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and that was -- displaced home maker was just simply putting into law some of those things that are necessary in order for a person to transfer in their vocation from being a homemaker into a person in the workforce. the hyde amendment is just like it is today. it's always with us. this idea that federal money should never be spent on abortion. and i don't know if we'll ever move to a time that it's not an issue. to me it was very tragic that this was an issue in the health reform. it's there. and until we get to a point of where we move from religion and government having separate approaches, and we have a total separation of law and religion and government and religion, we're always going to be
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debating whether or not government money can assist women in choice. and none of us are promoting abortion. i definitely don't promote abortion. but i recognize that there are many women who have no choices. there are women who are victims of arena, of incest. there are women who are just victims of their own lives. and they need to have a choice. at some point i hope we'll stop debating it. well, the legacy of the cbc is it's an institution of the united states house of representatives. and it is a legacy that shows that you can have ability to represent more than one constituency. you can represent the people that elected you. but you can also represent a constituency of your ethnic
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background. today everyone accepts that. they accept that there can be a latino caucus, there can be an asian caucus, there can be a blue-collar caucus. the idea being that you represent many different things. you represent those people that elect you primarily because you had to get elected again. but you also represent the people that are part of your ethnicity or of your whole identification in terms of interests. and the black caucus established that. before the black caucus nothing like that existed. >> you're watching american history tv. all weekend, every weekend on c-span 3. for more information follow us on twitter @c-span history. a generation before president john f. kennedy, acting on behalf of a grateful nation, designated him an
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honorary american citizen. winston churchill paid his own heart-felt tribute to his trant atlantic origins. appearing before a joint session of congress on the day after christmas 1941, he puckishly observed "i cannot help reflecting that if my father had been american and my mother british, instead of the other way around, i might have got here on my own. today outside the british embassy on massachusetts avenue, churchill literally two nations in one bronze footprinted on british soil and the other on american. this pleased the old man himself no end. of the statue announced on his 89th birthday, thesaid, "i feel rest happily on both feet." controversy arose over sculptor william mcvay's depiction of the war time prime minister, not because of his characteristically defiant stance with right hand raised in a trademark v for victory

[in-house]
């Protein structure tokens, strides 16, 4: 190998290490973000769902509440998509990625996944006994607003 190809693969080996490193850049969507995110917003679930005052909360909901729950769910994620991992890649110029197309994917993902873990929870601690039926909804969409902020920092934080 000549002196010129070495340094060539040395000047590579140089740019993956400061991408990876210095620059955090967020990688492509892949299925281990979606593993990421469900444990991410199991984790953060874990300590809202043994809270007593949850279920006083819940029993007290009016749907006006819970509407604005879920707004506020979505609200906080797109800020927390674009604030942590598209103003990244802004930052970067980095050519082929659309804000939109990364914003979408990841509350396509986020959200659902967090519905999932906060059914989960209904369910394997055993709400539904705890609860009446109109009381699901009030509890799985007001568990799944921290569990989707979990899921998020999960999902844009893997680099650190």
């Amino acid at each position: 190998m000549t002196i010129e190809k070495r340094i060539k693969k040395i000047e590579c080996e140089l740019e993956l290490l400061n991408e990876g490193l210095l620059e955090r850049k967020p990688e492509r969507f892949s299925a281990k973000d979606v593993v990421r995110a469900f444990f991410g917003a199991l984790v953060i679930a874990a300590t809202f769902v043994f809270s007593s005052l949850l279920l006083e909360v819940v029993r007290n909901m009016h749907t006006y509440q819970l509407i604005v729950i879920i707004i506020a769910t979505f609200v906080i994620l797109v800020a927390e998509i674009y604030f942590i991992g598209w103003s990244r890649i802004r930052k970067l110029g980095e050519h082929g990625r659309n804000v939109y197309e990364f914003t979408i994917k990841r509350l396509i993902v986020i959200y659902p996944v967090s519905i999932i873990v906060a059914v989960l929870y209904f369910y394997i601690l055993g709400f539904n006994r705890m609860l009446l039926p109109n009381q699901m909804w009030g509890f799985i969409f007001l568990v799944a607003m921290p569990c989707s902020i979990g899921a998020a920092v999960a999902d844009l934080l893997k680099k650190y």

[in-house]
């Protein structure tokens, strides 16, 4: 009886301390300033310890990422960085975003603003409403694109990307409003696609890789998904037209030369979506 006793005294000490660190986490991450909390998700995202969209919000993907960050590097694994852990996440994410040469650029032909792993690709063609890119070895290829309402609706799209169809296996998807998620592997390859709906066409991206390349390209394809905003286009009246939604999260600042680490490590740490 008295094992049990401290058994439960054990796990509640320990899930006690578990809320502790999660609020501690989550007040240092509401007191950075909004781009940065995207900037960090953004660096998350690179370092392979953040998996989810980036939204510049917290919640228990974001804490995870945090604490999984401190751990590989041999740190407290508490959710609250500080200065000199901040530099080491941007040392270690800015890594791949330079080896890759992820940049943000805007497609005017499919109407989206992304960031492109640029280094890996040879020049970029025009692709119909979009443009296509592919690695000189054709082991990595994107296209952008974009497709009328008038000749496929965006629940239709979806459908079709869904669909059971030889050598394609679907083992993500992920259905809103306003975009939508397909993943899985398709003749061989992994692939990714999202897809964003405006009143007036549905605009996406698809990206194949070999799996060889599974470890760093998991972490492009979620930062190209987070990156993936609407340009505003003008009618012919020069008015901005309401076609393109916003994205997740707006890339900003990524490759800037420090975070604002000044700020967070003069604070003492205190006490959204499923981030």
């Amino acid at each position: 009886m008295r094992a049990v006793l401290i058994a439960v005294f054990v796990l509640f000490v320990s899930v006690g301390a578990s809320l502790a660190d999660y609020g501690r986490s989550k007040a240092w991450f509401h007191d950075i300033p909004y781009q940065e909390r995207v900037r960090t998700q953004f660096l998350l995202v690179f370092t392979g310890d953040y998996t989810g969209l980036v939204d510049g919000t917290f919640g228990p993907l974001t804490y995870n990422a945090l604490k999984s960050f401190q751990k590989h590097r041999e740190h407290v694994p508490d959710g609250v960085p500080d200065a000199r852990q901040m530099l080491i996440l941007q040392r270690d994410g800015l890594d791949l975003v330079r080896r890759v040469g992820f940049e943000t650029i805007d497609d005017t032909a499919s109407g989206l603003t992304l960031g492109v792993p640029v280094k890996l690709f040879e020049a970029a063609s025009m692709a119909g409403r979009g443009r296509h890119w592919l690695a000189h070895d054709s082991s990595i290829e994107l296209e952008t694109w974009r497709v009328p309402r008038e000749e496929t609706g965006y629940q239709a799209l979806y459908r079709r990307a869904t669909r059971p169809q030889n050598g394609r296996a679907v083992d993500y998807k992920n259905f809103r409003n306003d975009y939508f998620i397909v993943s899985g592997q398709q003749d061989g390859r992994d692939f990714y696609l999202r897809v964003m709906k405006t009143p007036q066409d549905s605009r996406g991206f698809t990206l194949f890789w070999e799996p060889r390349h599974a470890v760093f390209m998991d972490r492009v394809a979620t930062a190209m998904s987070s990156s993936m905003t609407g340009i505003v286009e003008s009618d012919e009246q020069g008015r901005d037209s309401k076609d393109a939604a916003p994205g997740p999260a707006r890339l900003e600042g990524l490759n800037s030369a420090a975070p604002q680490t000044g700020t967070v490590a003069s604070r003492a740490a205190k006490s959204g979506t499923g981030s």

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salute. no, it was another churchill icon. the cigar in his left hand. that offended some members of the english-speaking union, the organization responsible for the sculpture. in the end, authenticity and the cigar won out. unveiled a year after churchill's death in 1965, the figure seems even larger than its nine-foot dimensions would indicate. almost half a century on, went ston churchill still imagines to dominate his surroundings. >> by the way, i cannot help reflecting that if my father had been american and my mother british instead of the other way around, i might have got here on my own. [ laughter ] >> throughout the weekend here on american history tv on c-span 3, watch personal interviews about historic events on oral
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histories. our history book shelf features some of the best-known history writers. revisit key figures, battles and events during the 150th anniversary of the civil war. visit college classrooms across the country during lectures in history. go behind the scenes at museums and historic sites on american artifacts. and the presidency looks at the policies and legacies of past american presidents. view our complete schedule at c-span.org/history and sign up to have it e-mailed to you by pressing the c-span alert button. this week on the civil war, a panel discussion on the career of historian and author james mcpherson. speakers include friend, colleagues and former students of the noted civil war historian. this two-hour event took place in chicago at the american historical association's annual meeting. >> well, i'm honor today chair this american his t